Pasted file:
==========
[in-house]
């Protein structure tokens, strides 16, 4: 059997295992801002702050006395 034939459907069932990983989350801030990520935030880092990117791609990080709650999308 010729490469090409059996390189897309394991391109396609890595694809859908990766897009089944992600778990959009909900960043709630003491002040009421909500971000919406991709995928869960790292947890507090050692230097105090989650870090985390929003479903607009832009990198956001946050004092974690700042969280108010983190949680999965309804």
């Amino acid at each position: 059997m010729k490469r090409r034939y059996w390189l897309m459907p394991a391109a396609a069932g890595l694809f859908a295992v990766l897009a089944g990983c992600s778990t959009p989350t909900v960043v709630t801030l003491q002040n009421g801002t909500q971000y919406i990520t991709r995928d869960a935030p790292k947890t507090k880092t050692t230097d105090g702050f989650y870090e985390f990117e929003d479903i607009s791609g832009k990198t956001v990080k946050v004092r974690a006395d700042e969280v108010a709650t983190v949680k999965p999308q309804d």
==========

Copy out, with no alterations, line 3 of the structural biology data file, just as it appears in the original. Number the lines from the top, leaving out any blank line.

């Amino acid at each position: 059997m010729k490469r090409r034939y059996w390189l897309m459907p394991a391109a396609a069932g890595l694809f859908a295992v990766l897009a089944g990983c992600s778990t959009p989350t909900v960043v709630t801030l003491q002040n009421g801002t909500q971000y919406i990520t991709r995928d869960a935030p790292k947890t507090k880092t050692t230097d105090g702050f989650y870090e985390f990117e929003d479903i607009s791609g832009k990198t956001v990080k946050v004092r974690a006395d700042e969280v108010a709650t983190v949680k999965p999308q309804d």